Oxygen therapy is a method of passing extra oxygen to the lungs. It is done to increase the level of oxygen in your blood.
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Oxygen therapy is needed when you cannot get enough oxygen breathing normal air. It is most often needed because of a health problem or injury. Some common reasons that people need oxygen therapy include:
Oxygen therapy is very safe. There is an increased risk of fire around oxygen but basic steps will help avoid this:
- Keep the oxygen supply away from open flames.
- Do not smoke. Do not allow anyone to smoke around you.
Prior to Procedure
Oxygen therapy is only given if you have low oxygen levels in your blood. Your doctor will measure your blood oxygen levels. This can be done with a quick scan on your fingers.
A prescription for oxygen will be needed. The prescription will include:
- How much oxygen is needed
- How the oxygen will be given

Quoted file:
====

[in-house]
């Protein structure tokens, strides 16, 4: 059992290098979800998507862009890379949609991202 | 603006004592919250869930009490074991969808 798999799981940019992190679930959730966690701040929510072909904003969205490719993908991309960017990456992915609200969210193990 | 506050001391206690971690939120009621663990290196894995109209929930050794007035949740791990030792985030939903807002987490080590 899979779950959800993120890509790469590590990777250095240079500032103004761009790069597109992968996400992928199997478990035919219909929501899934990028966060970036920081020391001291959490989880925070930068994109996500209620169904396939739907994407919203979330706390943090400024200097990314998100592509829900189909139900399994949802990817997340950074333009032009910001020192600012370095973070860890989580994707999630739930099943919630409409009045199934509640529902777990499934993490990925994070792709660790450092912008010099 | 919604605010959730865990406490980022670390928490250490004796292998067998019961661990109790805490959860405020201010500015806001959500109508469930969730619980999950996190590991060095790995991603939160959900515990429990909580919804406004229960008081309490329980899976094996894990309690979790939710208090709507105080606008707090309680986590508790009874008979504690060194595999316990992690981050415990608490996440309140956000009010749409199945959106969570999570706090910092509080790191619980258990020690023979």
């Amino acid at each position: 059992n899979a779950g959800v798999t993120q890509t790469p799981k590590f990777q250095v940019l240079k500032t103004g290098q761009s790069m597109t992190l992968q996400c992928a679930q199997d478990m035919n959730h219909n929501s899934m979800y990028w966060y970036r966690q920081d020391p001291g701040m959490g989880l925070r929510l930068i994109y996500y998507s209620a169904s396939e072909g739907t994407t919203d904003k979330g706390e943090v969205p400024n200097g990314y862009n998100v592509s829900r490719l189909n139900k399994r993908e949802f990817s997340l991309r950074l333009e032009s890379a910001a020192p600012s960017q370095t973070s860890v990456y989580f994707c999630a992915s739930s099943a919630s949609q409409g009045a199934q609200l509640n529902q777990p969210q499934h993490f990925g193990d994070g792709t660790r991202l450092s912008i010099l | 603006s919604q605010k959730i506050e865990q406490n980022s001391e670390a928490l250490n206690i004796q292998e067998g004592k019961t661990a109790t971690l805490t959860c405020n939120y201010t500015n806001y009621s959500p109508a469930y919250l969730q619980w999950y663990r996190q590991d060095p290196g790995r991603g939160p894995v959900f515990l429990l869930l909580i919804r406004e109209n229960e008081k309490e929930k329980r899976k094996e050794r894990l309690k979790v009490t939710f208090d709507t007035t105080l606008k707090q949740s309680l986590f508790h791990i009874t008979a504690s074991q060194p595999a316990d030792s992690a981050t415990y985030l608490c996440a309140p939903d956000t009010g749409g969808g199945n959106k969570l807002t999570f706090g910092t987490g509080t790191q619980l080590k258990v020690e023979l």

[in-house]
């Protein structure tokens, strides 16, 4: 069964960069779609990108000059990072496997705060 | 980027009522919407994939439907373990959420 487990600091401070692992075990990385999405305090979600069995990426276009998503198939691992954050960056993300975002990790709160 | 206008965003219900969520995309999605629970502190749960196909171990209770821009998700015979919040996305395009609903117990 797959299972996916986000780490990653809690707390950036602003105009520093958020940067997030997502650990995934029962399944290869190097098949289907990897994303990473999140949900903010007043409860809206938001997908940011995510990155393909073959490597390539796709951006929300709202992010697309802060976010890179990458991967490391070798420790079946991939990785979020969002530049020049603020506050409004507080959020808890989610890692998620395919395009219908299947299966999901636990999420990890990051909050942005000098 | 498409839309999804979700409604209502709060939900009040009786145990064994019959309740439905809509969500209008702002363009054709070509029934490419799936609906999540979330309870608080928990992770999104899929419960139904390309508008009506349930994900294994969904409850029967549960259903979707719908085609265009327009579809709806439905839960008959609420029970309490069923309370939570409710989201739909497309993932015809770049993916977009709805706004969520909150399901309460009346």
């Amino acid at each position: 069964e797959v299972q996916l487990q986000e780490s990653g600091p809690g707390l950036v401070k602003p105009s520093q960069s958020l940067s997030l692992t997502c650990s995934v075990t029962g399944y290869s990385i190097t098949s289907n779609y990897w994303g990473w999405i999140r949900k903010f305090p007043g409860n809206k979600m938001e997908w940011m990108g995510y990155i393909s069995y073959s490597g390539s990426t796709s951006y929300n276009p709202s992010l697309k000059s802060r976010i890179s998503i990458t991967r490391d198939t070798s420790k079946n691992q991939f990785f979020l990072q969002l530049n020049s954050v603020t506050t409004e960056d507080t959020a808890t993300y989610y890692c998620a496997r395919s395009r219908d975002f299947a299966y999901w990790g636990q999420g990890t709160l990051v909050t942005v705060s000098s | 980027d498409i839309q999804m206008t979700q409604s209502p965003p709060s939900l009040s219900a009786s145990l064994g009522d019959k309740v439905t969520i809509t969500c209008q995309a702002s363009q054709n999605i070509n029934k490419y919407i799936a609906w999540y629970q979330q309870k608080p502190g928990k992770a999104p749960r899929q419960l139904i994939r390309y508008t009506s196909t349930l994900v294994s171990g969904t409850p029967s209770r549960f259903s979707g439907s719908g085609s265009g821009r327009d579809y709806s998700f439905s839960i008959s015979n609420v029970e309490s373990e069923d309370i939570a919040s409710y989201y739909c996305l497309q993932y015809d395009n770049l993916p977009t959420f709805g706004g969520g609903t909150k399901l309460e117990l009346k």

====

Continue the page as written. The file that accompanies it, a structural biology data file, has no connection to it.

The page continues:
- When to use it
Description of the Procedure
Oxygen therapy is most often given with a nasal cannula or a facemask. A nasal cannula is a tube that is put just under your nostrils. If you have a stoma, oxygen can also be given through a tube directly to the stoma.
Oxygen may be delivered through one of three systems:
- Concentrators—electrical device that pull oxygen from the air
- Compressed gas systems—available in steel or aluminum tanks (including small tanks that can be carried)
- Liquid systems—include both a large, stationary component and a smaller, portable component to carry oxygen
How Long Will It Take?
The amount of oxygen therapy is based on your condition. It may be needed for a few hours a day or 24 hours a day.
Will It Hurt?
Oxygen therapy is painless.
Call your doctor if any of these occur:
- Cough, trouble breathing, or chest pain
- Gray/blue tint around eyes, lips, and gums
- Trouble sleeping
- Loss of appetite
- You are having trouble delivering the oxygen
If you think you have an emergency, call for medical help right away.
Content was created using EBSCO’s Health Library. Edits to original content made by Rector and Visitors of the University of Virginia. This information is not a substitute for professional medical advice.